More in Japan Unhappy With Government’s Virus Response: Poll
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More Japanese people are discontent with the government’s response to the coronavirus pandemic now compared with a month ago as infections in the country increase, a poll showed.
About 60% of respondents said they weren’t happy with actions taken by Prime Minister Shinzo Abe’s administration to tackle the outbreak, according to the poll conducted on Saturday by the Mainichi newspaper and Social Survey Research Center. The previous survey done in June had about half of respondents expressing dissatisfaction.
The approval rating for Abe’s Cabinet fell by 4 percentage points to 32%, while the disapproval rating rose to 60%, the poll showed.
About 67% said preventing infections should take priority over economic activities, while 15% said otherwise. Of those surveyed, 64% said the government should declare a localized state of emergency, while 20% said it should be nationwide, and 12% were against it in any form.
The majority of respondents cautioned against a government-led campaign to help the domestic tourism industry by offering discount vouchers. The campaign, which is scheduled to start July 22, came under fire on concern it could fuel the spread of infections across the nation. The government decided last week to exclude Tokyo from the program as the number of daily virus cases increased in the capital.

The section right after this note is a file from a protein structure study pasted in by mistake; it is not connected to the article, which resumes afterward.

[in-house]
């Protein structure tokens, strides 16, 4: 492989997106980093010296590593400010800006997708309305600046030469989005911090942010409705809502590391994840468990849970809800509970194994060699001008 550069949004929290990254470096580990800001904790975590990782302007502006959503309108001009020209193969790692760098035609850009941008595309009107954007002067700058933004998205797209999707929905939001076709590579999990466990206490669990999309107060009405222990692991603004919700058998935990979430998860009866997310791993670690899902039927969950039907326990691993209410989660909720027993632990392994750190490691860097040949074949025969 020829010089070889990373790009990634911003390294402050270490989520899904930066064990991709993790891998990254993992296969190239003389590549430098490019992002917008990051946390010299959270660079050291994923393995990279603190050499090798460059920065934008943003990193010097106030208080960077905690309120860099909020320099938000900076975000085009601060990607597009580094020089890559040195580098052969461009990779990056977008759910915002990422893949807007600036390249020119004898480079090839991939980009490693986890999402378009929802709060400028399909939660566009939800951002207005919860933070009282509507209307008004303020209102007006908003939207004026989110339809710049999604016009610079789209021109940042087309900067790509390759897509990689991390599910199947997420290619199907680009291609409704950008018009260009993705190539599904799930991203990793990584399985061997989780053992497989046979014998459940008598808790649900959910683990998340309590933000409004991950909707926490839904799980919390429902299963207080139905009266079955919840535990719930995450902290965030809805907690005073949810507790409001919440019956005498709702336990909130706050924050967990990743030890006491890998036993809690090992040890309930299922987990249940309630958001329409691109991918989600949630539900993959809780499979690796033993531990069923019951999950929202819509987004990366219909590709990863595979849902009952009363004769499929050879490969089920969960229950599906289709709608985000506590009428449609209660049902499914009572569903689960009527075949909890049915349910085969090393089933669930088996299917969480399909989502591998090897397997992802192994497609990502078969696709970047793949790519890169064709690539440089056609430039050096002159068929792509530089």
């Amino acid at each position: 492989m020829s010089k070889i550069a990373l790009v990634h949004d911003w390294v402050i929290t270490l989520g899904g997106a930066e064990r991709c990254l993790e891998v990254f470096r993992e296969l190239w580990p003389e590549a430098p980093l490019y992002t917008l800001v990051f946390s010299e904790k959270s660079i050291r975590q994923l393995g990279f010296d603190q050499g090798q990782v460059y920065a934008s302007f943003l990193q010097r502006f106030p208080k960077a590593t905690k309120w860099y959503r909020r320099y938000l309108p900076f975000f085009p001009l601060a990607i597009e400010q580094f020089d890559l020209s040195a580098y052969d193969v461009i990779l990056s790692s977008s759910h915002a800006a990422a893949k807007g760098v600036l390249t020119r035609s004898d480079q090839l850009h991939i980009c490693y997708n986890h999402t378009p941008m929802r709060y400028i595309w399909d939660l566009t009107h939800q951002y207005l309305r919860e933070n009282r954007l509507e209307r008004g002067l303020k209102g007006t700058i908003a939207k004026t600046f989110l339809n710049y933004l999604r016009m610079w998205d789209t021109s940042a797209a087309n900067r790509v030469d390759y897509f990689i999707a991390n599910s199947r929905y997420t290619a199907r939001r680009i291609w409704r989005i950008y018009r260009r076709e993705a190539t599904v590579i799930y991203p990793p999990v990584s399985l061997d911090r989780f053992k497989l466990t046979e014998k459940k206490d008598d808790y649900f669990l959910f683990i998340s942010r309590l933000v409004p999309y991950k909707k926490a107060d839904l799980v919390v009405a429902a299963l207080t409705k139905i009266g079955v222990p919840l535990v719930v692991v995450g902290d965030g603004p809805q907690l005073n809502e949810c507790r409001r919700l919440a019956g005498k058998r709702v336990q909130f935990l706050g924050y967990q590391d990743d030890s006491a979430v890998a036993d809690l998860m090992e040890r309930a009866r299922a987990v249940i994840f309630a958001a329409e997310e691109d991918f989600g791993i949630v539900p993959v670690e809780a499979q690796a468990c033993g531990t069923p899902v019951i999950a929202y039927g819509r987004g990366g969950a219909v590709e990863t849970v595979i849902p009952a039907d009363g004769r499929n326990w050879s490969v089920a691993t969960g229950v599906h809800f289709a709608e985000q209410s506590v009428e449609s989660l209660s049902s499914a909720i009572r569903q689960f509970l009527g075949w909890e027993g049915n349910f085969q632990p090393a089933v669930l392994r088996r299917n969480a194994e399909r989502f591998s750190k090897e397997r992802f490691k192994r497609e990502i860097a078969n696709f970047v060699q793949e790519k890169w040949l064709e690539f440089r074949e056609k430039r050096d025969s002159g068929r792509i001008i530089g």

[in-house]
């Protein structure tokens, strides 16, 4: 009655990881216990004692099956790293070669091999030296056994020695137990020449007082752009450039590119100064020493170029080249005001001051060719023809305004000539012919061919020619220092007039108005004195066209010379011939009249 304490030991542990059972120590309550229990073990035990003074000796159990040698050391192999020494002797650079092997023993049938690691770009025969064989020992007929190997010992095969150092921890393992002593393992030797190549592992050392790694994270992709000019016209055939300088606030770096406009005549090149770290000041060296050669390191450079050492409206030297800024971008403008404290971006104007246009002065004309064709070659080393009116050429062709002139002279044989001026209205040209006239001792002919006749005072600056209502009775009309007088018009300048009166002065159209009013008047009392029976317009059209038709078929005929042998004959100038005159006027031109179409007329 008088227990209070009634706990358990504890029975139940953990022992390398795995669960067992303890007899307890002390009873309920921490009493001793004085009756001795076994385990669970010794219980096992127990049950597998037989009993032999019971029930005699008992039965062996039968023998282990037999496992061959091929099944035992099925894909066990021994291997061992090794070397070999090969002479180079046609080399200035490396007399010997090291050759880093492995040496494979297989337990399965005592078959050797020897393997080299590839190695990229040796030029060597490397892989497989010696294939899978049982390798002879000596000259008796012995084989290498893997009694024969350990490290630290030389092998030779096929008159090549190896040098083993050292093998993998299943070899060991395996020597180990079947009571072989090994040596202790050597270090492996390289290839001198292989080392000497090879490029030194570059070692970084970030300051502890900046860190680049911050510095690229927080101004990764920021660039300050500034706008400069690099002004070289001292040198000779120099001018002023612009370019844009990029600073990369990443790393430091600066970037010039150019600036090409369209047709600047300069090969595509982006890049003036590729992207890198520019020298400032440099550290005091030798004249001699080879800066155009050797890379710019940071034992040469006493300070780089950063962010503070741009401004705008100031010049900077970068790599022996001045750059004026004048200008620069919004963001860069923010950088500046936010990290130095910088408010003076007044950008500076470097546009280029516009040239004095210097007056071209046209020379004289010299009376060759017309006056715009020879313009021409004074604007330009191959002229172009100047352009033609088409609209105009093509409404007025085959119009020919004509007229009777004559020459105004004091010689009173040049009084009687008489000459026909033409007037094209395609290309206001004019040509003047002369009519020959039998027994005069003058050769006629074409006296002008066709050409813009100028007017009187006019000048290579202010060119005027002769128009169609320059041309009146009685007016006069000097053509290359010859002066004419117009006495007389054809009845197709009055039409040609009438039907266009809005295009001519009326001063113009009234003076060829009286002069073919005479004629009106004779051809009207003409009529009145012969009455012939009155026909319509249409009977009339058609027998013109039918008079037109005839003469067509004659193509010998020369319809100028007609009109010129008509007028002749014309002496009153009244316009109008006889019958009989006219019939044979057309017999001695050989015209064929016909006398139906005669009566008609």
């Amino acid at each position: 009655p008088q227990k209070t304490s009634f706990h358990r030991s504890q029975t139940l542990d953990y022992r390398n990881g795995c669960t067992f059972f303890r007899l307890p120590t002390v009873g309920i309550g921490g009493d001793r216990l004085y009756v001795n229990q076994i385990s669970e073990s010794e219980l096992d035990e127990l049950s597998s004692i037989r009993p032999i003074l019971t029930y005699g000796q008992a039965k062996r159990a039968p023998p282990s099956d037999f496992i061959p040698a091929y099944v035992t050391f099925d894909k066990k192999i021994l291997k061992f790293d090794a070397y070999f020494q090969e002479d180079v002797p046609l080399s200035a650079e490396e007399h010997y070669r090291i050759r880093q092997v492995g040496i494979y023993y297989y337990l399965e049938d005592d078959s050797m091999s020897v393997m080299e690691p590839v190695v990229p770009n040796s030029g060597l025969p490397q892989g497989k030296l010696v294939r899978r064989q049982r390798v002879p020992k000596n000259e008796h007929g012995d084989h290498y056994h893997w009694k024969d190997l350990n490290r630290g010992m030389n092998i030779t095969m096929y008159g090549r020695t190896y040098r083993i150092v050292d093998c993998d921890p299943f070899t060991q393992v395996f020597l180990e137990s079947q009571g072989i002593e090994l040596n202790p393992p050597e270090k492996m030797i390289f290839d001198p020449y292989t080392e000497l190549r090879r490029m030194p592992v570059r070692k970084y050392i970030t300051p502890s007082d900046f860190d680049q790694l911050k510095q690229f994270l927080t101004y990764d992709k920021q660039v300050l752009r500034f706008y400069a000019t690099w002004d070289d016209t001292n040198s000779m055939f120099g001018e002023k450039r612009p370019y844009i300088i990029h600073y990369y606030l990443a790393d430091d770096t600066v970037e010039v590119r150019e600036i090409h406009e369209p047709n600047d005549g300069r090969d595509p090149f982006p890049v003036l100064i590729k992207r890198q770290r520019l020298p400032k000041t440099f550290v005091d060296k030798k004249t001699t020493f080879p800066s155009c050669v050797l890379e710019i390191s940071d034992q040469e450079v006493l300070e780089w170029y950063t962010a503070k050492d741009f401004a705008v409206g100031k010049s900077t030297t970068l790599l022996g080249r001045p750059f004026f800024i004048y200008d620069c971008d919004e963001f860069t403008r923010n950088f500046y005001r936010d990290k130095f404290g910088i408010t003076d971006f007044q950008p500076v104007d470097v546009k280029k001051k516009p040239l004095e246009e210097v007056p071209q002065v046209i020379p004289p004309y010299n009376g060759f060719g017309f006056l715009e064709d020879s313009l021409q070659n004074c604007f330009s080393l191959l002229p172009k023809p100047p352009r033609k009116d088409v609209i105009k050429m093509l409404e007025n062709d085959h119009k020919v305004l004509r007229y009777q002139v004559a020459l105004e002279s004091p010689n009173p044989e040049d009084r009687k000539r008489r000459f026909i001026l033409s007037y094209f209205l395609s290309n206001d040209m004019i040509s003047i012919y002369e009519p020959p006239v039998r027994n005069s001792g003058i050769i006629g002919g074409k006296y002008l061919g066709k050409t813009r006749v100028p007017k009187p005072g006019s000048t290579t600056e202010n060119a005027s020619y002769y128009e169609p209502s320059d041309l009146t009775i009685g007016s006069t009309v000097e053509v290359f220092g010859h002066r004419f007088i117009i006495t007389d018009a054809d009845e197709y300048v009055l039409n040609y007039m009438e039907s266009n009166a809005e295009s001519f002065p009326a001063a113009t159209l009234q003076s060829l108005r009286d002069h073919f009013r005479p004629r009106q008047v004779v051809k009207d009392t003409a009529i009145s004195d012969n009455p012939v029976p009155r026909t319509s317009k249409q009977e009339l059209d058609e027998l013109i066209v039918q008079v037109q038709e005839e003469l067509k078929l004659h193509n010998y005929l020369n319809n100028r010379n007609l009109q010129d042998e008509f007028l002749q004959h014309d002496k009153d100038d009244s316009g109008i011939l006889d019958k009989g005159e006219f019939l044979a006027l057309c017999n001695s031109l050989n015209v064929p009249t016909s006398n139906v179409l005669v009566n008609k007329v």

- 69% of respondents said the campaign should be suspended not just for Tokyo but for other parts of Japan
- 19% said the government’s decision to exclude Tokyo and kick off the campaign as scheduled was reasonable
- 6% said the government should include Tokyo in the campaign
A separate poll conducted from Friday through Sunday by Kyodo News showed that only 23.9% of the Japanese public thought next summer’s Tokyo Olympics should be held as planned, while 33.7% thought the games should be be canceled and 36.4% postponed. The Cabinet approval rating stood at 38.8% with about 59% expressing discontent with the government’s handling of the pandemic, according to the poll.
The poll by Mainichi was conducted using short messaging on mobile phones and fixed phones and had 1,053 valid responses, the newspaper said.
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